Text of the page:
#Day3: A Leap of Faith

By Wr. Dismas Okombo


“When will I know I am ready?”

“You won’t. It is a leap of faith. That’s all it is; a leap of faith.”

~From the Movie, Spiderman; Into the Spiderverse.

Throughout the night I prepared myself to face one major discomfort in the morning. Itchy scalp.  Often, such is my reward whenever I miss bath for even a day. At dawn, sweat pricked my armpits and after tossing several times, I jumped out of bed. Cursing my yester-self for taking the easy way out in the cold-water predicament, I switched on the light. Of all the residents’ rooms, only mine doesn’t contain a washroom. On the left wall from the door, is a white crib; snugly prepared as if in anticipation of a baby. And, almost in the middle of the room is my bed; with heavily warm duvet and two pillows. On the two outer walls are huge windows; white linens and constantly drawn back green curtains.

I contemplated doing pushups but, the minute the thought entered my mind, uneasiness instantly bolted it out. Instead, I picked my towel, threw it around my shoulders and headed to Hassan’s room for a shower. At the corridor, I switched the heater on before knocking on his door. I had barely stepped into the room when he, desperation heavy in his Swahili accent, said: “Dismas, siku saba sasa na sijaandika ata neno! [Seven days and I have not written anything!]” The pressing concerns in my mind; a dump to make, a shower to attend and teeth to brush, didn’t permit me to empathize. I ignored him like I do my own shadow and entered the washroom.

Relaxed on the toilet seat after easing out the first urgent dump, and while waiting for the second teasing one, spontaneously I reflected on how infuriating not being able to write for quite a while is. The listless feeling grips your heart. The doubts and convictions of your own worthlessness torment your mind. ‘It is all vain; to call myself I writer and yet I can’t write anything!’ In similar, and sometimes even harsher words, you mock yourself. You are stuck between the rosy fantasy of writing and the taunting, daunting reality of doing the actual writing. Often, talking about these doubts with someone who understands the lonesome journey helps to elevate the feeling of being ‘stuck.’ And so, finalizing my business, I promised to make time with him later in the day.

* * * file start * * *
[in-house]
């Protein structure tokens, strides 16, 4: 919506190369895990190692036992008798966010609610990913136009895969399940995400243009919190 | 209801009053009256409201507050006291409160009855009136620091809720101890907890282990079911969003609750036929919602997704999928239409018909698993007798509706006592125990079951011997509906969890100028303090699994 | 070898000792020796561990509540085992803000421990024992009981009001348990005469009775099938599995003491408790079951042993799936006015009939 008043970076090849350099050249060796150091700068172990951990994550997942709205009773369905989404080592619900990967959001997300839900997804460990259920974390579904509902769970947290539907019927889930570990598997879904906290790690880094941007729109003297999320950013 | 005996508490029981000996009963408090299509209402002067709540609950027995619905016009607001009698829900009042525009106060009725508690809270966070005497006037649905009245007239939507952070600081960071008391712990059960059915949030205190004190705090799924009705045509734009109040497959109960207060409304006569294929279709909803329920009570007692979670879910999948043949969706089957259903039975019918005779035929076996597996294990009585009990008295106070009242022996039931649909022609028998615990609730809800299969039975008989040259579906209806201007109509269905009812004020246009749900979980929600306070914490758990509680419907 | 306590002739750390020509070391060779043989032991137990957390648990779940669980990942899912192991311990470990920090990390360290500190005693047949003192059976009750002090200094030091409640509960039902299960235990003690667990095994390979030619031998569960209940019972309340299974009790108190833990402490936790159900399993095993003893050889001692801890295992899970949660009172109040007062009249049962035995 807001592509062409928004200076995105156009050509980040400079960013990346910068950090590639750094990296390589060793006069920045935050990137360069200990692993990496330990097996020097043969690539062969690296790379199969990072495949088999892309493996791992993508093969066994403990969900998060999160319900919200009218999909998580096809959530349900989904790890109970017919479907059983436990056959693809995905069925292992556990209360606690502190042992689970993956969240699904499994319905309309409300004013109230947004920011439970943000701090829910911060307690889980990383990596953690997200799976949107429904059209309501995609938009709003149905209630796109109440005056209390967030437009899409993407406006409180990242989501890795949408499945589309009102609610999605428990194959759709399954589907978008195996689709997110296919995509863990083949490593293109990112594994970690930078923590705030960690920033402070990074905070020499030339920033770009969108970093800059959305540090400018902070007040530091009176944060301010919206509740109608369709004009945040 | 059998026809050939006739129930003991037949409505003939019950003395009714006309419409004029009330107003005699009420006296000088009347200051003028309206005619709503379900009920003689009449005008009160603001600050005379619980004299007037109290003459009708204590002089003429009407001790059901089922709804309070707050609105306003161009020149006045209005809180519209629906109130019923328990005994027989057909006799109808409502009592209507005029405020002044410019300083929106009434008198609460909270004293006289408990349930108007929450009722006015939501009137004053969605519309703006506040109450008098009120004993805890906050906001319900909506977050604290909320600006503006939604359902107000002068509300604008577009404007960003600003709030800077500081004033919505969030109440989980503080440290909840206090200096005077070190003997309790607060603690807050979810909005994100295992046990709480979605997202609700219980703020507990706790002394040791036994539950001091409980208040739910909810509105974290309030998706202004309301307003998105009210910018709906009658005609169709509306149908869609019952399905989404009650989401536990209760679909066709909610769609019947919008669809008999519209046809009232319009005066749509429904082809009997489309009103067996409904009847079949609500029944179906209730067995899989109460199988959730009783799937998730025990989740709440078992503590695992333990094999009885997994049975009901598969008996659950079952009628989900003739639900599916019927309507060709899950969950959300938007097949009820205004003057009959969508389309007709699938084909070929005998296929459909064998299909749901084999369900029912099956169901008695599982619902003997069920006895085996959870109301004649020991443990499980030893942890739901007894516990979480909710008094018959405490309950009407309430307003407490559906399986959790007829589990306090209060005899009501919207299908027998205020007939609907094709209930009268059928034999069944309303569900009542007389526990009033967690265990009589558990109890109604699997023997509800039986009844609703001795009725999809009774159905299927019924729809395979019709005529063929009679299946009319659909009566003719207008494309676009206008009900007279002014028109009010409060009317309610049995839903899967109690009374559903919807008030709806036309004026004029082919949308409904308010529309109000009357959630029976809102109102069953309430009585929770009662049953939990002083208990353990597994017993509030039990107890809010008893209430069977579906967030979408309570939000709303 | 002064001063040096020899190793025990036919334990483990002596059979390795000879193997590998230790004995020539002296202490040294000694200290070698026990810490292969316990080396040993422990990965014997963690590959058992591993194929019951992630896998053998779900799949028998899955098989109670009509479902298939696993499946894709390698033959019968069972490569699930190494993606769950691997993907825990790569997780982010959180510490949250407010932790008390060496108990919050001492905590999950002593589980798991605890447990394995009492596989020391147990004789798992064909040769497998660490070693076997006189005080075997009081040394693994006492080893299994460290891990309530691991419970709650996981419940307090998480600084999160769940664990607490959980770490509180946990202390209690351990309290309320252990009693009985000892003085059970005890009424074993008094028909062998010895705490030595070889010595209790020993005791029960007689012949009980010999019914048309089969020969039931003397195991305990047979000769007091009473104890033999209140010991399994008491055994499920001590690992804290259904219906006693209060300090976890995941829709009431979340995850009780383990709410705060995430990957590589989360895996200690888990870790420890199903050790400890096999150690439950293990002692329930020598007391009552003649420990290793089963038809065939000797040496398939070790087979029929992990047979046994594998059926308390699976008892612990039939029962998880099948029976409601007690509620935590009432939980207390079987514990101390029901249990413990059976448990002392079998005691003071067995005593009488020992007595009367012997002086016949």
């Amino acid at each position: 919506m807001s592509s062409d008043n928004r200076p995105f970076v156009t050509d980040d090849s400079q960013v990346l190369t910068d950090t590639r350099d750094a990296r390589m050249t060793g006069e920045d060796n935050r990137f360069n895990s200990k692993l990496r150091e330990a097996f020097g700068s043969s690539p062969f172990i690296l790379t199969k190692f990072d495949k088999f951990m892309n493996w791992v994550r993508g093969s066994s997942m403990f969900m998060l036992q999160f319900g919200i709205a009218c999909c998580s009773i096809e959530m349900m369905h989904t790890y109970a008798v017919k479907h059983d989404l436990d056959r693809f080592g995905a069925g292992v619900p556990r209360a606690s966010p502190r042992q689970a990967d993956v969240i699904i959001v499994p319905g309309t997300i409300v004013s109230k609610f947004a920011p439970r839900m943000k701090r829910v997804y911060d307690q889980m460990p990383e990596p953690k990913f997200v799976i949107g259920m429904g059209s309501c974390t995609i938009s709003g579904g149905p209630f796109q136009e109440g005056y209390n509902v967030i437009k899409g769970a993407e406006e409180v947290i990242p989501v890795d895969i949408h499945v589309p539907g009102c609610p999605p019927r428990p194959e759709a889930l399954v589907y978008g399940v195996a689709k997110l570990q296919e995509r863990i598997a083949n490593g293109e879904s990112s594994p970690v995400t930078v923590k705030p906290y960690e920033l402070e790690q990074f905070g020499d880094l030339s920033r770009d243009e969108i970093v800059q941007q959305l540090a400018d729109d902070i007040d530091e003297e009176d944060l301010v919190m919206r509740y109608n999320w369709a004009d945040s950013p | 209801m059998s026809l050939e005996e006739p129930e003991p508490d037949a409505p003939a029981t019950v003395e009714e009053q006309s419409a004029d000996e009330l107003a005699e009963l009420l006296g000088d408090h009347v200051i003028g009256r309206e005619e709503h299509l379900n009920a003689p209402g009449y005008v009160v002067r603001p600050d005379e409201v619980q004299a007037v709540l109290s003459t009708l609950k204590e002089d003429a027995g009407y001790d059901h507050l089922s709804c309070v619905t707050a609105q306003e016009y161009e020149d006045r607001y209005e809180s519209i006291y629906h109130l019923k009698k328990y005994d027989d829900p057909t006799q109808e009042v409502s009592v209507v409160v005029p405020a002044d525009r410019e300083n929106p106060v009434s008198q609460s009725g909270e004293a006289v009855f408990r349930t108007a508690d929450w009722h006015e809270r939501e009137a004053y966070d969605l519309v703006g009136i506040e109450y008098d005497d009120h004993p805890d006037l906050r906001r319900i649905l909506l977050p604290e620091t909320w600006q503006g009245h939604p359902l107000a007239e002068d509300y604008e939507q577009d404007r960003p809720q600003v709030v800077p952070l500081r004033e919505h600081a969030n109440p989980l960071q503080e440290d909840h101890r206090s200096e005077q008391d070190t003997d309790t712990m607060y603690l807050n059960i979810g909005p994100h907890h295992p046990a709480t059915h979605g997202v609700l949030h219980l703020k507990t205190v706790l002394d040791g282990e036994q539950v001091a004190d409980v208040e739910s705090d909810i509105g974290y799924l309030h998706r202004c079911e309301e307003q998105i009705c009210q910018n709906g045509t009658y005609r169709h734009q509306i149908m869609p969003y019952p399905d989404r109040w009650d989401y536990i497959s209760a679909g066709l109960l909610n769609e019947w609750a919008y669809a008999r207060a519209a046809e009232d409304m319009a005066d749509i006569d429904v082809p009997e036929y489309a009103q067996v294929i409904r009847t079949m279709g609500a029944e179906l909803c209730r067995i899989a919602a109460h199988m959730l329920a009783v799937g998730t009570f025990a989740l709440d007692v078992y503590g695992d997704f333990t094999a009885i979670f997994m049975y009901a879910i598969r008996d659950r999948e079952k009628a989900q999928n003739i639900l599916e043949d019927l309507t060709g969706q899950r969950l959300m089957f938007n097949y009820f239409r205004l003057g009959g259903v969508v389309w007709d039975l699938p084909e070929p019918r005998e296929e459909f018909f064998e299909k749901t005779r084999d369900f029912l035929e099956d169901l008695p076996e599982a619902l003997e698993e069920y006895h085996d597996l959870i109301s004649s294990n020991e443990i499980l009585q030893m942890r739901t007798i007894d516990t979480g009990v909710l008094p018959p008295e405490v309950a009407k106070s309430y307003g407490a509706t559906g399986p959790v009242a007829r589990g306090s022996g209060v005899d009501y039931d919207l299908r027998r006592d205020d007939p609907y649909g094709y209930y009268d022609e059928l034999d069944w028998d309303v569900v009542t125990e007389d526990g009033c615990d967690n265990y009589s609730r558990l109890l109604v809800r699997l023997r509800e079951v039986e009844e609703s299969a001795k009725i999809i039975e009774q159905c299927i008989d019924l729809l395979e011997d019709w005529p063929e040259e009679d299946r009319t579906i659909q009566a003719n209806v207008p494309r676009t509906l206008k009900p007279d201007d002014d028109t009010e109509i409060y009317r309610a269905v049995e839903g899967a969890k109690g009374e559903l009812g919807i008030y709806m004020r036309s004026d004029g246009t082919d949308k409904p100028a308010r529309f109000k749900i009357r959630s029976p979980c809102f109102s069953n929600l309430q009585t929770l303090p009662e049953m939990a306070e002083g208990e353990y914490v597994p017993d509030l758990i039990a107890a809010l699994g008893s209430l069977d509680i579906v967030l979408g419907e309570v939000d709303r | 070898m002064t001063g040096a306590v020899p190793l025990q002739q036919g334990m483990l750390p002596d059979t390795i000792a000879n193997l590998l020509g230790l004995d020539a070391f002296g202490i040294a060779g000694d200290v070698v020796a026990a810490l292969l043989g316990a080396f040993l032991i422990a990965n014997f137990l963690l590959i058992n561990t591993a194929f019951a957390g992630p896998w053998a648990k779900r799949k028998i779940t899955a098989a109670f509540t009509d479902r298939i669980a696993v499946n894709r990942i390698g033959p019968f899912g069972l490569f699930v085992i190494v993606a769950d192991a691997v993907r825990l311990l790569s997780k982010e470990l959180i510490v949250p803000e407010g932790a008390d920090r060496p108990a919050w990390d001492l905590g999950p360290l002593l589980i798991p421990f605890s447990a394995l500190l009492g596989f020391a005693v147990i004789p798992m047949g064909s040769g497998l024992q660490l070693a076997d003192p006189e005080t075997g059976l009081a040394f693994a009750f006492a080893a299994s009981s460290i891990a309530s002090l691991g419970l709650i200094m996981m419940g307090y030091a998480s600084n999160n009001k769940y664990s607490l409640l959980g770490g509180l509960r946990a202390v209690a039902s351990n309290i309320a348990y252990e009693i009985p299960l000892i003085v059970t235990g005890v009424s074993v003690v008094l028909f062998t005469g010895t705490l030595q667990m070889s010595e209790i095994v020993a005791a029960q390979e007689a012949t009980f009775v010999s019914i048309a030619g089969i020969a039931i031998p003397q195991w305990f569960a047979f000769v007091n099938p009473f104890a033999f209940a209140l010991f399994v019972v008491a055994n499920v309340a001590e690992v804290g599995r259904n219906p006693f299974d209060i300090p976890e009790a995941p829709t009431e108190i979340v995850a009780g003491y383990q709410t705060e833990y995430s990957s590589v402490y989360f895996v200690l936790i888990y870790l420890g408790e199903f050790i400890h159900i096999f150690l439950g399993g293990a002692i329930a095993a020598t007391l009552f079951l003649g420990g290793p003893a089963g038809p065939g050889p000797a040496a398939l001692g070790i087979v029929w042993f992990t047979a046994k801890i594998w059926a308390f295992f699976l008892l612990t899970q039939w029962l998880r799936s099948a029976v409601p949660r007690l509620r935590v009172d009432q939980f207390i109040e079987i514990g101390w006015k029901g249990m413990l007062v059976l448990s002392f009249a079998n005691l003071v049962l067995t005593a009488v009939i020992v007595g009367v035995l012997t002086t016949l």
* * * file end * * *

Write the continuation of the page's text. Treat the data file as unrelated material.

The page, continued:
After removing my shorts, I stepped into the shower; a glass cage similar to those bulletproof ones mounted on the presidential convoys. On the wall, two knobs; in between, a handle. Up above, shower head. Without the slightest consideration on the purpose of the knobs or the handle, I turned on the right knob. A gush of cold water hit my chest and I let out an indignant howl. Muffled laughs reached me from the other room. I turned off the right knob, bent forward, and on realizing that it has green color on it, while the left knob has red color, I hastily turned on the left knob. Burning hot water poured on my back. Damn it! Damn it! There aren’t straightforward showers anymore? “Balance the hot and the cold knobs. And whatever you do, don’t touch the handle.” Hassan shouted.

Today’s class was a continuation on discussions on Afrikan culture. We paired up and discussed each other’s cultural practices; noting the similarities and the differences. Fiske, a Tumbuka from Eastern Zambia, picked to discuss my culture, Luo. I, on the other hand, was fascinated by Twinomugisha’s culture, the Banyankole of Uganda. After the class, meat stew and fried rice proved a tasty meal for lunch. In the evening I had an opportunity to assist our talented photographer, Gathuru wa Kamau, in setting up for a video interview. For the first time, despite the irrational displeasure at listening to my recorded voice, I took a leap of faith and joined the interviewees. Later, before supper, Kamau showed me how to take a photo. And once again, for the first time, I held a professional camera and took my first professional photo.

I was in comfortable elements when I walked into Hassan’s room. He was hunched over his laptop, his heads in his hands. When I neared him, he said: “Words are still playing hid and seek with me.”

In gentle, kind understanding I replied: “Just take a leap of faith, everything else will fall in place. And remember, you don’t have to get it right.”

Dismas is an Incubate writer of Writers Guild Kenya. He is currently taking part in PenPen Writers Residency. 


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